# Formula for $r+2r^2+3r^3+…+nr^n$ [duplicate]

Is there a formula to get $r+2r^2+3r^3+\dots+nr^n$ provided that $|r|<1$? This seems like the geometric "sum" $r+r^2+\dots+r^n$ so I guess that we have to use some kind of trick to get it, but I cannot think of a single one. Can you please help me with this problem?

## marked as duplicate by user147263, Rolf Hoyer, Prasun Biswas, Yiorgos S. Smyrlis calculus StackExchange.ready(function() { if (StackExchange.options.isMobile) return; $('.dupe-hammer-message-hover:not(.hover-bound)').each(function() { var$hover = $(this).addClass('hover-bound'),$msg = $hover.siblings('.dupe-hammer-message');$hover.hover( function() { $hover.showInfoMessage('', { messageElement:$msg.clone().show(), transient: false, position: { my: 'bottom left', at: 'top center', offsetTop: -7 }, dismissable: false, relativeToBody: true }); }, function() { StackExchange.helpers.removeMessages(); } ); }); }); May 6 '15 at 4:25

• If you take it to infinity then yes. – Jorge Fernández Hidalgo May 6 '15 at 0:02
• This is surely a duplicate. – Akiva Weinberger May 6 '15 at 0:06
• @Gamamal There is a well-known formula for the finite sum, too. – Akiva Weinberger May 6 '15 at 0:06
• You know the sum of a finite geometric progression. Differentiate and multiply by $r$ – André Nicolas May 6 '15 at 0:07
• Another way: Knowing that $(n+2)-2(n+1)+(n)=0$, calculate $S-2S+S$ in a clever way. – Akiva Weinberger May 6 '15 at 0:09

We have $$1+r+r^2 + \cdots + r^n = \dfrac{r^{n+1}-1}{r-1}$$ Differentiating this once, we obtain $$1+2r + 3r^2 + \cdots + nr^{n-1}= \dfrac{nr^{n+1}-(n+1)r^n + 1}{(r-1)^2}$$ Multiply the above by $r$ to obtain what you want.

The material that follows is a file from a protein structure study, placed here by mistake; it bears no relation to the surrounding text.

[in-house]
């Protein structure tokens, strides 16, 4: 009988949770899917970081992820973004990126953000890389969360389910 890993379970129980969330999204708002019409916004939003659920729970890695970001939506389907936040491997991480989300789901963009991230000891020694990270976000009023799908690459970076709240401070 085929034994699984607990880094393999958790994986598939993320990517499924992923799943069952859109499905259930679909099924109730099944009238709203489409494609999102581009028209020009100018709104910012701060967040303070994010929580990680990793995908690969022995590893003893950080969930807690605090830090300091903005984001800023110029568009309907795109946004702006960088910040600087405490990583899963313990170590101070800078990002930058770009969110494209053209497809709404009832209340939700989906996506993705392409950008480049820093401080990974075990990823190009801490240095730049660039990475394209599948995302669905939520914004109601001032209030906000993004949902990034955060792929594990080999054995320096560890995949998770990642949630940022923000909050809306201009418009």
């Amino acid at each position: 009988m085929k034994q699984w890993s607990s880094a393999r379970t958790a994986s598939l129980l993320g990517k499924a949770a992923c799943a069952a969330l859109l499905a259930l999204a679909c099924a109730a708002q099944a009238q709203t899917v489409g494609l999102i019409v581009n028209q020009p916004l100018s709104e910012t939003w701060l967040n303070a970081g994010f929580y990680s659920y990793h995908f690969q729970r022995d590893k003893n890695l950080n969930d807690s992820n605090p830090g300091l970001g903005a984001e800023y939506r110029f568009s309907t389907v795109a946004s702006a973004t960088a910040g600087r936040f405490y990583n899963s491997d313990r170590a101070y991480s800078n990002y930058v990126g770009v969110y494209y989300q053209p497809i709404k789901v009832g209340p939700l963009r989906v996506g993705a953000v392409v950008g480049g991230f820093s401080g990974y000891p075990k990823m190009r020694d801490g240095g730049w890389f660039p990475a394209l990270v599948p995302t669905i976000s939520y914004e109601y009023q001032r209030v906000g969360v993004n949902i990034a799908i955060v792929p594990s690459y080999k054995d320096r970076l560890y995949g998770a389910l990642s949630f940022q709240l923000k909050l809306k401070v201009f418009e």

• Note that this works even if $|r| \ge 1$ – GFauxPas May 6 '15 at 0:43

HINT: $r+2r^2+3r^3+... +nr^n=(r+r^2+\dots+r^n)+(r^2+r^3+\dots+r^n)+\dots+(r^n)$ and compute values in parentheses.

• Oh dayum, this is nice. – Jorge Fernández Hidalgo May 6 '15 at 0:09
• @Gamamal Thank you! Without differentiation it is possible to understand on a lower level of mathematical education. – Przemysław Scherwentke May 6 '15 at 0:12

You can use the following approach: $$\sum_{k=1}^n k r^k = r\sum_{k=1}^n k r^{k-1} = r\left(\sum_{k=1}^n r^{k}\right)^\prime = r\left(r\frac{1-r^n}{1-r}\right)^\prime$$

What I am thinking of is this: $$r+2r^2+3r^3+...+nr^n = \sum_{k=1}^{n}r^k + \sum_{k=2}^nr^k + ... \sum_{k=n}^nr^k$$ Each is a geometric series, so the sum would be $$\frac{1-r^n}{1-r} + r\frac{1-r^{n-1}}{1-r} + ... + r^n$$.

Hope this helps.

\begin{align*}r+2r^2+3r^3+\ldots+nr^n&=r(1+2r+3r^2+\ldots+nr^{n-1})=r(1+r+r^2+\dots+r^n)'\\&=r\biggl(\frac{1-r^{n+1}}{1-r}\biggl)'=r\,\frac{nr^{n+1}-(n+1)r^n+1}{(1-r)^2}. \end{align*}